Now please remember as you read this that I am NO theologian, nor trained a philosopher or writer. I am sorting through all of this, trying to keep my wits about me and I DO know that irony surrounds me, and maybe I really haven't yet been re-born yet. I think I am still in the "gestation" process. Maybe I am in a "period of lifelessness that precedes a new birth of meaning." Maybe it is "one big ironical challenge, just the opposite of what it appears to be...not a dying, but a birthing."

I think this next part fits in well with all I am trying to say here.......I watched the movie "A Beautiful Mind" again this week and just felt that same irony in this movie about the life of professor John Nash and his battle with mental illness. Logic and reason, numbers and theory mean nothing in the face of love. He was able to survive his dark night not because he completely beat his illness, but by accepting that the delusions were there, acknowledging it at times with a sense of humor, but choosing not to empower them, and all motivated by the love of one that stood by him. This is Russel Crowe's depiction of Nash's Nobel Prize acceptance speech which still moves me to tears!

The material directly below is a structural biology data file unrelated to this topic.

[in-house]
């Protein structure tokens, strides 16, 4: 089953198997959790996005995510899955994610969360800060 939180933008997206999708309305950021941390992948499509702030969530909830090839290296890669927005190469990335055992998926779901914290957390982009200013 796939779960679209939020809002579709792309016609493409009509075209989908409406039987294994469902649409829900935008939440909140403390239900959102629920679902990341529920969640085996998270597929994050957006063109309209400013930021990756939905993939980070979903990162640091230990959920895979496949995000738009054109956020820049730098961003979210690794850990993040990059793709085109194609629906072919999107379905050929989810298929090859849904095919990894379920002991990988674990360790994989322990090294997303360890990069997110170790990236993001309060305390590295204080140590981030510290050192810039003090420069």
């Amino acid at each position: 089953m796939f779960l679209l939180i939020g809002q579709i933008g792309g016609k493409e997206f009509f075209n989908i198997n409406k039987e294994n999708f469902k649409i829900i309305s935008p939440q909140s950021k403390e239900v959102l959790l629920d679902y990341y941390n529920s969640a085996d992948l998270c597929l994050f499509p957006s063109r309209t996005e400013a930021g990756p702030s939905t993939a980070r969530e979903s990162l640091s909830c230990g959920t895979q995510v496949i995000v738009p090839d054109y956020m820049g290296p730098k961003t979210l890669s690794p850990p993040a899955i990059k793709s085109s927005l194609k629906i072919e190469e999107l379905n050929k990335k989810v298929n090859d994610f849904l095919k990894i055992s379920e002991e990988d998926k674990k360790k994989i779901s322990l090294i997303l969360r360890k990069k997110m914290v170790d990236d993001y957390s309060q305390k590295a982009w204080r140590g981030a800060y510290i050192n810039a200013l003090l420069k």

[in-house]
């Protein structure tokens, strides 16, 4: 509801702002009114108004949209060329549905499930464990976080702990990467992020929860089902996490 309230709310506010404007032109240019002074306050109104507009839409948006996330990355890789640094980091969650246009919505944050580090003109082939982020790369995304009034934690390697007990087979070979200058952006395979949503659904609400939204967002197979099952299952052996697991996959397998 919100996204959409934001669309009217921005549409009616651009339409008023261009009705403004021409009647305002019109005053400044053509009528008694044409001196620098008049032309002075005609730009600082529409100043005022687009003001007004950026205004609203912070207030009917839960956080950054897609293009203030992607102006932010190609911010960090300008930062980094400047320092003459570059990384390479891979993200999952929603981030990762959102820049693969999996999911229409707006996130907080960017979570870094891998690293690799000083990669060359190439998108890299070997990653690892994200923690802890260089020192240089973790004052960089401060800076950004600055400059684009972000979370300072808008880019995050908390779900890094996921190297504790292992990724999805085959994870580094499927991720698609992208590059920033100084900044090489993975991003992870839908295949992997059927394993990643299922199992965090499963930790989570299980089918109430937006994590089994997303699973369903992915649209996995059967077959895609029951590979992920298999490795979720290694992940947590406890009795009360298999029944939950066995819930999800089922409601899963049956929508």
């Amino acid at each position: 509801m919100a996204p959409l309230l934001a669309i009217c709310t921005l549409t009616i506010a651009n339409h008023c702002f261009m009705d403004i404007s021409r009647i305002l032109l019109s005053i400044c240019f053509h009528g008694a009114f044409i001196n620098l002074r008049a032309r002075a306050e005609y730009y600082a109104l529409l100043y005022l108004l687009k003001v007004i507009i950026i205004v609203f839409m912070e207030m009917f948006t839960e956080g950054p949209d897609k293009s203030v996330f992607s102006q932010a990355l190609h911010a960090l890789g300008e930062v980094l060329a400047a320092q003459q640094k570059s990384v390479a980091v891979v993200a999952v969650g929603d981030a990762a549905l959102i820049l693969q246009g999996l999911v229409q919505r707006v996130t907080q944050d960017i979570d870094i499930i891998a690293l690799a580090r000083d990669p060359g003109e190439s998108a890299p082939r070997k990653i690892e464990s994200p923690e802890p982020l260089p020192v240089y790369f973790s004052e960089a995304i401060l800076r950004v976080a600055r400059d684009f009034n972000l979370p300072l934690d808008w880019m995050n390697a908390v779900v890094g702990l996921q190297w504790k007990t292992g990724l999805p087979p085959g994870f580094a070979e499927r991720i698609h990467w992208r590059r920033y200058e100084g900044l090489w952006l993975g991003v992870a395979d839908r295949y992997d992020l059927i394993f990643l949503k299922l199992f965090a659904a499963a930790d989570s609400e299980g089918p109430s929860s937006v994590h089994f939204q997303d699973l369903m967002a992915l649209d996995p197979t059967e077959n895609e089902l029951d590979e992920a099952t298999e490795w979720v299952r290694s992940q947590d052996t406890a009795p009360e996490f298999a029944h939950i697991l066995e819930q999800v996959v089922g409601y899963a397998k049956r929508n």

1 comment:

  1. Permit me to disagree with you, Steve. You Are a theologian, and a damned fine one. A theologian is someone who seeks to learn about faith, to explore who God is to them, and what it means to be a person of faith,.l and your blog demonstrates all of that to a high degree. One of the reasons I link to blogs like yours and not to the heavy-hitter theologian types is that you and people like you are Real and have a lot to share in your struggles and (unfortunately) pain. Thanks for being who you are.